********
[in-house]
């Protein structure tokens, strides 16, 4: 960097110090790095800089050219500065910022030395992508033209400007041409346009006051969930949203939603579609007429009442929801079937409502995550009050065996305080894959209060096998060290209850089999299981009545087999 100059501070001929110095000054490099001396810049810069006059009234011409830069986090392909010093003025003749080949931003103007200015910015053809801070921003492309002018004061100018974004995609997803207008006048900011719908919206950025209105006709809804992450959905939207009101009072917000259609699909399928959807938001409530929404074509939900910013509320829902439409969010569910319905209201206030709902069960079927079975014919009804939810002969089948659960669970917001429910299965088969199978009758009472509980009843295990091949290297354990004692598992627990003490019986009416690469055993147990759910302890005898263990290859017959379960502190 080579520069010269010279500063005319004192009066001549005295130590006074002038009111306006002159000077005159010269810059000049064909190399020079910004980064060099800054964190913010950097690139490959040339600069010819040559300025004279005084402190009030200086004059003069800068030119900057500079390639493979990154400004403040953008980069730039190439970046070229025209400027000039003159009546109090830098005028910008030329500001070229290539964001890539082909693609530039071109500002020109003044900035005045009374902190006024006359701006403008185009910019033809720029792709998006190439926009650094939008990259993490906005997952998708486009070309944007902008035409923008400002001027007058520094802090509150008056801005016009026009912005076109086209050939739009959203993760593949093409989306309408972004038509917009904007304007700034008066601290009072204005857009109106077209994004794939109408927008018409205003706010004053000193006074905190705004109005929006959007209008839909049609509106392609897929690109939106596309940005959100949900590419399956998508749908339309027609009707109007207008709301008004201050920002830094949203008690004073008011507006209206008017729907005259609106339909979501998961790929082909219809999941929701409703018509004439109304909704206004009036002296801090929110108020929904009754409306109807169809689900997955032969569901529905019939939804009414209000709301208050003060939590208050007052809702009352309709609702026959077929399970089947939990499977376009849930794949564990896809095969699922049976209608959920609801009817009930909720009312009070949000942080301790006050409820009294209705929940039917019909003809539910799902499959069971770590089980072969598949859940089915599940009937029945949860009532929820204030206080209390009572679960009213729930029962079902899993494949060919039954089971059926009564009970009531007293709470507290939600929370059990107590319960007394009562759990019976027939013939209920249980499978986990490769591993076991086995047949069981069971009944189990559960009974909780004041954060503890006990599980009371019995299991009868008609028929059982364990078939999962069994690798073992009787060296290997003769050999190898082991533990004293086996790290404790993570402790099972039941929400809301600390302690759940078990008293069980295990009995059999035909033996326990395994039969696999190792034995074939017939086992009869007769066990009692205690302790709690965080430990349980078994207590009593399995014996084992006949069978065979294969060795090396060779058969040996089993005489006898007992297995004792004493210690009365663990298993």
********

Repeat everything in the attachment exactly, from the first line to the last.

[in-house]
């Protein structure tokens, strides 16, 4: 960097110090790095800089050219500065910022030395992508033209400007041409346009006051969930949203939603579609007429009442929801079937409502995550009050065996305080894959209060096998060290209850089999299981009545087999 100059501070001929110095000054490099001396810049810069006059009234011409830069986090392909010093003025003749080949931003103007200015910015053809801070921003492309002018004061100018974004995609997803207008006048900011719908919206950025209105006709809804992450959905939207009101009072917000259609699909399928959807938001409530929404074509939900910013509320829902439409969010569910319905209201206030709902069960079927079975014919009804939810002969089948659960669970917001429910299965088969199978009758009472509980009843295990091949290297354990004692598992627990003490019986009416690469055993147990759910302890005898263990290859017959379960502190 080579520069010269010279500063005319004192009066001549005295130590006074002038009111306006002159000077005159010269810059000049064909190399020079910004980064060099800054964190913010950097690139490959040339600069010819040559300025004279005084402190009030200086004059003069800068030119900057500079390639493979990154400004403040953008980069730039190439970046070229025209400027000039003159009546109090830098005028910008030329500001070229290539964001890539082909693609530039071109500002020109003044900035005045009374902190006024006359701006403008185009910019033809720029792709998006190439926009650094939008990259993490906005997952998708486009070309944007902008035409923008400002001027007058520094802090509150008056801005016009026009912005076109086209050939739009959203993760593949093409989306309408972004038509917009904007304007700034008066601290009072204005857009109106077209994004794939109408927008018409205003706010004053000193006074905190705004109005929006959007209008839909049609509106392609897929690109939106596309940005959100949900590419399956998508749908339309027609009707109007207008709301008004201050920002830094949203008690004073008011507006209206008017729907005259609106339909979501998961790929082909219809999941929701409703018509004439109304909704206004009036002296801090929110108020929904009754409306109807169809689900997955032969569901529905019939939804009414209000709301208050003060939590208050007052809702009352309709609702026959077929399970089947939990499977376009849930794949564990896809095969699922049976209608959920609801009817009930909720009312009070949000942080301790006050409820009294209705929940039917019909003809539910799902499959069971770590089980072969598949859940089915599940009937029945949860009532929820204030206080209390009572679960009213729930029962079902899993494949060919039954089971059926009564009970009531007293709470507290939600929370059990107590319960007394009562759990019976027939013939209920249980499978986990490769591993076991086995047949069981069971009944189990559960009974909780004041954060503890006990599980009371019995299991009868008609028929059982364990078939999962069994690798073992009787060296290997003769050999190898082991533990004293086996790290404790993570402790099972039941929400809301600390302690759940078990008293069980295990009995059999035909033996326990395994039969696999190792034995074939017939086992009869007769066990009692205690302790709690965080430990349980078994207590009593399995014996084992006949069978065979294969060795090396060779058969040996089993005489006898007992297995004792004493210690009365663990298993």